(CANBERRA, Australia) — A South Pacific airline announced Monday that a passenger died when a plane crashed into a Pacific lagoon in Micronesia last week.
Air Niugini had initially said all 47 passengers and crew had survived when a Boeing 737 crashed near the Chuuk island runway on Friday.
The Papua New Guinea national carrier said on Saturday one passenger had not been accounted for, but witnesses had reported he had reached a dinghy as U.S. Navy sailors and local residents rescued people from the sinking plane.
But Air Niugini chief executive Tahawar Durrani said the man’s body was found by divers in the lagoon on Monday. The airline has not identified the man or released his nationality.
“Our outreach team is in touch with the man’s family and we are making arrangements to repatriate his body,” Durrani said in a statement.
Four passengers were in stable conditions at a Chuuk island hospital and will be taken soon to Guam for further treatment, Air Niugini said.
A Chuuk State Hospital official did not immediately respond to a request for comment on Monday.
Flight PX73 from nearby Pohnpei island crashed into a lagoon about 145 meters (475 feet) from the Chuuk International Airport runway, the airline said.
Air Niugini chairman Kosta Constaninou had said on Sunday that witnesses reported seeing the missing passenger board a dinghy as U.S. divers and local residents rescued the passengers and crew from the sinking plane.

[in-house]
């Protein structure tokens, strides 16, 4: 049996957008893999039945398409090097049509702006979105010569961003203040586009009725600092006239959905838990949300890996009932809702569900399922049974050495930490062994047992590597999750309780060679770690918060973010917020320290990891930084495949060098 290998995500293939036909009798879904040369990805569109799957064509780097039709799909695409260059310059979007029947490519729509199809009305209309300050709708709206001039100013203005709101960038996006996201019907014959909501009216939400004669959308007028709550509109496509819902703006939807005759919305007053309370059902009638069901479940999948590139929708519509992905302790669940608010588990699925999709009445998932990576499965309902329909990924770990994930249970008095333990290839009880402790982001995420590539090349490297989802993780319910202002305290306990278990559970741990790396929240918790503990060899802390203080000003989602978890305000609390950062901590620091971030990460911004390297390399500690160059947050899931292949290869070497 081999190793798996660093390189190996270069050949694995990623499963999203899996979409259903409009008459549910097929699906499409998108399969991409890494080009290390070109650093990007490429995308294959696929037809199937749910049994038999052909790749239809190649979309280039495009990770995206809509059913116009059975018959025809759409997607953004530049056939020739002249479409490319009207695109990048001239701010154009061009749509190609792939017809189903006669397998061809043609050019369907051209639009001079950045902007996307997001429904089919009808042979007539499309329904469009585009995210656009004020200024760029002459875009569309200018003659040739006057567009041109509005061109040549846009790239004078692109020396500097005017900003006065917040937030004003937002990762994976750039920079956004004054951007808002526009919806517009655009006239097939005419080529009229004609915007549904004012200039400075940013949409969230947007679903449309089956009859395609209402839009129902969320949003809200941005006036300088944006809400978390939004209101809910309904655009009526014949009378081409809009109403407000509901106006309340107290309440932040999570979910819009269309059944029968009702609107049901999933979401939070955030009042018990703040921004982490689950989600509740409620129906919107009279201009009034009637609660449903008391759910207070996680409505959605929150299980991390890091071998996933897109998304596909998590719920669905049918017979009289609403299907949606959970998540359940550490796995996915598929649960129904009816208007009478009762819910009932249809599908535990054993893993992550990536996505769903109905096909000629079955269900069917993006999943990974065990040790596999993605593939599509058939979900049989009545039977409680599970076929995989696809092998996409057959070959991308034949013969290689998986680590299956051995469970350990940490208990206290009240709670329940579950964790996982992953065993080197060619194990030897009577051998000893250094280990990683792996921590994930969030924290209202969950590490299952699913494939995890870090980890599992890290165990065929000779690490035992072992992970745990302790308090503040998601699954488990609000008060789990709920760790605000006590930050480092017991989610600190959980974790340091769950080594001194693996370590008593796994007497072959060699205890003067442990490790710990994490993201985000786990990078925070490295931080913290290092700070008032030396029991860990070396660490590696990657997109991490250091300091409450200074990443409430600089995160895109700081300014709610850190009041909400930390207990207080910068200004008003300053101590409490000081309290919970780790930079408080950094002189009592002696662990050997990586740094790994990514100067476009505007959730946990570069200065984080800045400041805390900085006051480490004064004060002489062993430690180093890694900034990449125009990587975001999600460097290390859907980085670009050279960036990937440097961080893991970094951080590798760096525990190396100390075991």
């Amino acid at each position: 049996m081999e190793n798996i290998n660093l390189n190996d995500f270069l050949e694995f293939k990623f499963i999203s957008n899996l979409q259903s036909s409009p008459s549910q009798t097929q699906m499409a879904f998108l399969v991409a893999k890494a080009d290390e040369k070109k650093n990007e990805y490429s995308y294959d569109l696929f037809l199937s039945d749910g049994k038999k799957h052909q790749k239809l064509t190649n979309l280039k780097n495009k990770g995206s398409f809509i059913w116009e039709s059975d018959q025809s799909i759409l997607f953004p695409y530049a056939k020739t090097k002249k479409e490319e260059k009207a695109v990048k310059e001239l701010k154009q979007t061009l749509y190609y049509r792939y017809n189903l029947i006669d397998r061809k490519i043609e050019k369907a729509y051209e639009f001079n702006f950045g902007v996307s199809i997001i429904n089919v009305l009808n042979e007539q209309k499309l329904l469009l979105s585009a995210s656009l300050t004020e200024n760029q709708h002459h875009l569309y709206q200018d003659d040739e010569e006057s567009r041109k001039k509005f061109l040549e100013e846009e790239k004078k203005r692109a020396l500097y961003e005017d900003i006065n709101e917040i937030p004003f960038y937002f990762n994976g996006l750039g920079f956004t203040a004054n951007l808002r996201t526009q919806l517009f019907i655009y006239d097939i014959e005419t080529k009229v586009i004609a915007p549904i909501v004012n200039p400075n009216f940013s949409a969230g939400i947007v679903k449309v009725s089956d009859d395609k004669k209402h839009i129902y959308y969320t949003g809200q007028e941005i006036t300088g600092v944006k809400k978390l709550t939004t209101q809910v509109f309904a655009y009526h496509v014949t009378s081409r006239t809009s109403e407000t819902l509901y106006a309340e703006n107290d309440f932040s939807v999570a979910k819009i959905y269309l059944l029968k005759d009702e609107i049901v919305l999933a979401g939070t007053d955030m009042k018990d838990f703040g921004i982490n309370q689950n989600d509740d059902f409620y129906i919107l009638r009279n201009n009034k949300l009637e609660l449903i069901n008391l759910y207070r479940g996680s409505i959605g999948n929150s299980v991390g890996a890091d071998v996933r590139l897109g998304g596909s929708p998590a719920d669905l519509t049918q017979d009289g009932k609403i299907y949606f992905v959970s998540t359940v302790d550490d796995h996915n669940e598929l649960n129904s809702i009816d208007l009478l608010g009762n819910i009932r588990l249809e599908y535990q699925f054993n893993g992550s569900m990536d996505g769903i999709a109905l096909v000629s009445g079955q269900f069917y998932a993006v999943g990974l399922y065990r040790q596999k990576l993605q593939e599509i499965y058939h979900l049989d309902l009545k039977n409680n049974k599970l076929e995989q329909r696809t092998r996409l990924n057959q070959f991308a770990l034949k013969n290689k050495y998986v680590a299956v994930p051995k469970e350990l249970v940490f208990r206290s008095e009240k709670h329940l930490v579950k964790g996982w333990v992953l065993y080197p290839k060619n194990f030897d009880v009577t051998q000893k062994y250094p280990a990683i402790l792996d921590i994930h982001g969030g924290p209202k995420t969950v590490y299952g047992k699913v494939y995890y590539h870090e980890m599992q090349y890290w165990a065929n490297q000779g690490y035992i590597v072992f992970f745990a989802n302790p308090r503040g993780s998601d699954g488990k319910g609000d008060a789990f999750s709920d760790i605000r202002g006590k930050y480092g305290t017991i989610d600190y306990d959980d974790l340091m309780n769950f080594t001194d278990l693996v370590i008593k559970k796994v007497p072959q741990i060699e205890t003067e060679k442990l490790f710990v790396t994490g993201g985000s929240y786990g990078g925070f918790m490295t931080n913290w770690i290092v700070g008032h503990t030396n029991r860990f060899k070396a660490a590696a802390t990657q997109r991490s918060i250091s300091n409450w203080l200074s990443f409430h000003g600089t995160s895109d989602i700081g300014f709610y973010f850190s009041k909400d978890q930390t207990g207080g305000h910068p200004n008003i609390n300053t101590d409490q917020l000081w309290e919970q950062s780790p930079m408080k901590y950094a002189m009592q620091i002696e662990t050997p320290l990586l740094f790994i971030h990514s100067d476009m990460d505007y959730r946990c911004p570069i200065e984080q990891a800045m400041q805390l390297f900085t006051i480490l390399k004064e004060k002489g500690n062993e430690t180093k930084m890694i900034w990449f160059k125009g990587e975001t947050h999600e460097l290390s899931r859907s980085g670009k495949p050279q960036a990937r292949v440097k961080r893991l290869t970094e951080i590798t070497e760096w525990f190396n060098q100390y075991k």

What caused the crash and the exact sequence of events remains unclear. The airline and the U.S. Navy both said the plane landed in the lagoon short of the runway. Some witnesses thought the plane overshot the runway.
A Papua New Guinea accident investigation team flew to Micronesia on Friday, the Post Courier newspaper reported.
An official from Micronesia’s Division of Civil Aviation did not immediately respond to a request for comment on Monday.
Flight PX73 flies from Tokyo’s Narita International Airport to Papua New Guinea’s capital, Port Moresby, via Pohnpei and Chuuk.
Air Niugini has operated since 1973. Data from the Aviation Safety Network indicates 111 people have died in crashes of PNG-registered airlines in the past two decades but none involved Air Niugini.